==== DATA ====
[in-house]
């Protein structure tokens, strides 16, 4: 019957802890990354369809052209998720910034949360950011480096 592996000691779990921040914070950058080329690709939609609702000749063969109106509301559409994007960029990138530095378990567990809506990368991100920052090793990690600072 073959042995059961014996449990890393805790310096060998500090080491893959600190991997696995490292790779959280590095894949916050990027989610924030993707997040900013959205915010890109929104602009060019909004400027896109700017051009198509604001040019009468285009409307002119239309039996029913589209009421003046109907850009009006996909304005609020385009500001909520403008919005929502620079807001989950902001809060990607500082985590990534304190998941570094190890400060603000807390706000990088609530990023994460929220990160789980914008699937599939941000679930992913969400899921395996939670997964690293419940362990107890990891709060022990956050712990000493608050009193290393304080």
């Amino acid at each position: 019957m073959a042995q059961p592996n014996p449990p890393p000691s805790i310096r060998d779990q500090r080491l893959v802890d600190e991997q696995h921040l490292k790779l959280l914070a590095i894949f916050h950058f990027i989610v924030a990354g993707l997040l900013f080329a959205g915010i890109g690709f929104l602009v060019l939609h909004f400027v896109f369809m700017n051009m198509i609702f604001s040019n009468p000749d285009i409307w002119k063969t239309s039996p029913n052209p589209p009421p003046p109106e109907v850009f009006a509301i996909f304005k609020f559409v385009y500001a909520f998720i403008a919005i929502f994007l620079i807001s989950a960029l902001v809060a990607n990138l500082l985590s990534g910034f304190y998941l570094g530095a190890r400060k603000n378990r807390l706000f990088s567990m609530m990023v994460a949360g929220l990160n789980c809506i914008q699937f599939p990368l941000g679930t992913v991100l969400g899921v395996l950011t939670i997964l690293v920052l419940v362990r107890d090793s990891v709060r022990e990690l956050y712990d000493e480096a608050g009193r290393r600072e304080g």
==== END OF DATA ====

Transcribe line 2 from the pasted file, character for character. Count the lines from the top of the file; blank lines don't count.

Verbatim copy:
């Protein structure tokens, strides 16, 4: 019957802890990354369809052209998720910034949360950011480096 592996000691779990921040914070950058080329690709939609609702000749063969109106509301559409994007960029990138530095378990567990809506990368991100920052090793990690600072 073959042995059961014996449990890393805790310096060998500090080491893959600190991997696995490292790779959280590095894949916050990027989610924030993707997040900013959205915010890109929104602009060019909004400027896109700017051009198509604001040019009468285009409307002119239309039996029913589209009421003046109907850009009006996909304005609020385009500001909520403008919005929502620079807001989950902001809060990607500082985590990534304190998941570094190890400060603000807390706000990088609530990023994460929220990160789980914008699937599939941000679930992913969400899921395996939670997964690293419940362990107890990891709060022990956050712990000493608050009193290393304080």